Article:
Figure 2 shows the schematic of the procedures used to synthesize the carbonate molten salt eutectic-based CNT nanomaterials for specific heat capacity measurements. Initially, the CNT was dispersed in distilled water with the SDS (at a mass concentration of 1%) with respect to the eutectic to avoid agglomeration of the CNT. Then the colloid was subject to sonication in an ultrasonic bath for 2 hr. The aqueous salt solution was mixed with additional volumes of water and the aqueous CNT nanofluid. Then the suspension was sonicated again for 3 hr. Immediately after the sonication process, the water was evaporated using a syringe pump to obtain dry nanomaterial samples for the specific heat capacity measurements in DSC: The suspension was dispersed drop-by-drop on a beaker placed on a hot-plate at 250 °C. Since SDS is easily decomposed by prolonged heating at a certain temperature over 40 °C [24], and moreover it was obtained that fast water evaporation favorably affects the enhancement of the specific heat capacity in our previous study [23]. Hence, this syringe method was employed to minimize the water evaporation time, to avoid agglomeration of the CNT, and finally to augment the enhancement of the specific heat capacity of the nanomaterials. In order to confirm whether the nanotubes were well mixed with the salt eutectic, TEM (JEOL JEM-2010) images were taken for pre-DSC samples as show in Fig. 3. From this image, it can be observed that the salt eutectic mixed homogeneously with the CNTs. In addition, SEM (JEOL JSM-7500F) for pre-DSC samples and post-DSC samples was also taken to examine differences in the CNT dispersion after the thermal cycles in DSC.

Specific Heat Measurements.

The specific heat capacity values of the nanomaterials and pure eutectic were measured using DSC (TA instrument, model: Q20) for both solid and liquid states. Based on the measured difference in heat flow, the specific heat capacity was determined by following a standard protocol established by the American standard test method (ASTM E1269) [25]. According to this protocol, the difference in heat flow values between an empty pan (Tzero aluminum hermetic pans, TA instruments) and a reference material (a sapphire disk) was recorded as a function of temperature from the DSC instrument. The measurements were repeated using the same thermocycling protocol multiple times in every test for the individual samples (pure eutectic or nanomaterials). The temperature range was varied from 150 °C up to 560 °C. A ramp rate of 20 °C/min was employed in the heating process. An isothermal process was used at the beginning and at the end of each thermal cycle (i.e., at 150 °C and 560 °C). The heat flow data of the first thermal cycle in the DSC were discarded in calculation of the specific heat capacity because the first heat flow curve was often observed to be skewed, probably due to thermal nonequilibrium issues. For the DSC test runs of the empty pans and the sapphire standard, the heat flow measurements from the first run were also discarded. After the first cycle, the measurements in DSC were repeated five times in order to ensure reproducibility of the experimental results and to verify if significant variation occurred in the measurements. The specific heat capacity values were compared in both solid and liquid phase: at 250 °C and at 400 °C for solid phase and mean values between 525 °C and 555 °C for liquid phase. Prior to the measurement of the specific heat capacity of nanomaterials, the specific heat capacity of pure eutectic was measured to compare with a reference value from a literature [26] in order to verify the experimental conditions and the materials themselves. The results for the nanomaterials were compared with that of the pure eutectic to examine the enhancements.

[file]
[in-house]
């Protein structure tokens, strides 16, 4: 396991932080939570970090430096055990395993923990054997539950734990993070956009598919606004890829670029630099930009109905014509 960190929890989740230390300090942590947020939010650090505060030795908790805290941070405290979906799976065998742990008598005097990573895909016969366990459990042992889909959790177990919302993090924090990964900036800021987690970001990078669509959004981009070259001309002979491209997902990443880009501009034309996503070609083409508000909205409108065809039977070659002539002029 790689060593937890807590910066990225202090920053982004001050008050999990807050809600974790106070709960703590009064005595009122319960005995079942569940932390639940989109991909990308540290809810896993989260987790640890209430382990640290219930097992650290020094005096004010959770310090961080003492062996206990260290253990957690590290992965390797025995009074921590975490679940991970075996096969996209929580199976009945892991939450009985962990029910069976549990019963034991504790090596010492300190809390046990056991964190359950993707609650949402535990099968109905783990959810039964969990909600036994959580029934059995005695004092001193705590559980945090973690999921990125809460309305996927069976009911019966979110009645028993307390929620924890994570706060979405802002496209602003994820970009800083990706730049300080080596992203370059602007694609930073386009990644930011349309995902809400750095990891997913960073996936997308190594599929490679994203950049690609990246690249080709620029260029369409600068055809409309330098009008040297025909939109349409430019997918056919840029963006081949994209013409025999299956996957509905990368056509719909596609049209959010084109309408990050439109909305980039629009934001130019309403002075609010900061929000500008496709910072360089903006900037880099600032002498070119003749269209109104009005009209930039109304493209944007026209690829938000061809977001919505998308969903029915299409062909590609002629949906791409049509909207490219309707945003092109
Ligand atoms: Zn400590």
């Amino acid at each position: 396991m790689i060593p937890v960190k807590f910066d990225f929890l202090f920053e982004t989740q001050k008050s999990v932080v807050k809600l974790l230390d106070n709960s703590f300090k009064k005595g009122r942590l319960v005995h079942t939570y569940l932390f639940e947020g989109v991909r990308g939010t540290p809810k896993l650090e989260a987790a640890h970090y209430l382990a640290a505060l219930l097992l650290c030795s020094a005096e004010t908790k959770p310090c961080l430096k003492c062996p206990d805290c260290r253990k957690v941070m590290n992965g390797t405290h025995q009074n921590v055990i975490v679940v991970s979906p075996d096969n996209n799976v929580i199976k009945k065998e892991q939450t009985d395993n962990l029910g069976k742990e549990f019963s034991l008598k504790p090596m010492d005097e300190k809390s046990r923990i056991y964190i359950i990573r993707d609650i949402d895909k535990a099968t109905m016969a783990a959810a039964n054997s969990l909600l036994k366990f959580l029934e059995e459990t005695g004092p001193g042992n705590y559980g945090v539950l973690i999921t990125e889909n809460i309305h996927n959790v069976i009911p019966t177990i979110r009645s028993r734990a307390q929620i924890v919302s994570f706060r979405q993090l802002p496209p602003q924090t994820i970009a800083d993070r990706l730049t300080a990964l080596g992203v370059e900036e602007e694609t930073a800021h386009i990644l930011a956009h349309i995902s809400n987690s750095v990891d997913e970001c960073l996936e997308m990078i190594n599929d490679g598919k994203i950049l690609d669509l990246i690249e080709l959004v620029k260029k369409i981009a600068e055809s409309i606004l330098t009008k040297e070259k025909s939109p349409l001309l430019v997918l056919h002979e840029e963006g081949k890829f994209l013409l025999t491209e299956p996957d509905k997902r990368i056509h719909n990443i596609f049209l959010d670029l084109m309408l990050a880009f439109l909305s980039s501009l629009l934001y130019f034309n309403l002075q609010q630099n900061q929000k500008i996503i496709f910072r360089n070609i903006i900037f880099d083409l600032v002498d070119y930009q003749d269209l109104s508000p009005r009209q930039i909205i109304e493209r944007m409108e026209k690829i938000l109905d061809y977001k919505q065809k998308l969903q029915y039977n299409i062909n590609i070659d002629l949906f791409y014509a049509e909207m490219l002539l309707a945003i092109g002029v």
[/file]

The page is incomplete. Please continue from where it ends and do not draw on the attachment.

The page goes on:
A theoretical model (thermal equilibrium model) shown in Eq. (1) which is based on the mass fraction of nanoparticles added was proposed to calculate the specific heat capacity of mixtures [27], and it has been used to validate the experimental results for the specific heat capacity of several nanofluids in previous literatures [14,16,28]. This theoretical model was employed in this study to predict the specific heat capacity of the molten salt nanomaterials and to compare them with the experimental resultsDisplay Formula

(1)cP,nf=mn·cP,n+mf·cP,fmn+mf

where m is the mass fraction, cp is the specific heat capacity, subscript n indicates the nanoparticle, subscript nf indicates nanofluids, and subscript f indicates the base fluid (solvent).

Measurement Uncertainty.

As mentioned above, the specific heat capacity was determined by ASTM method according to the following equation:Display Formula

(2)cp,s=cp,stΔqs·mstΔqst·ms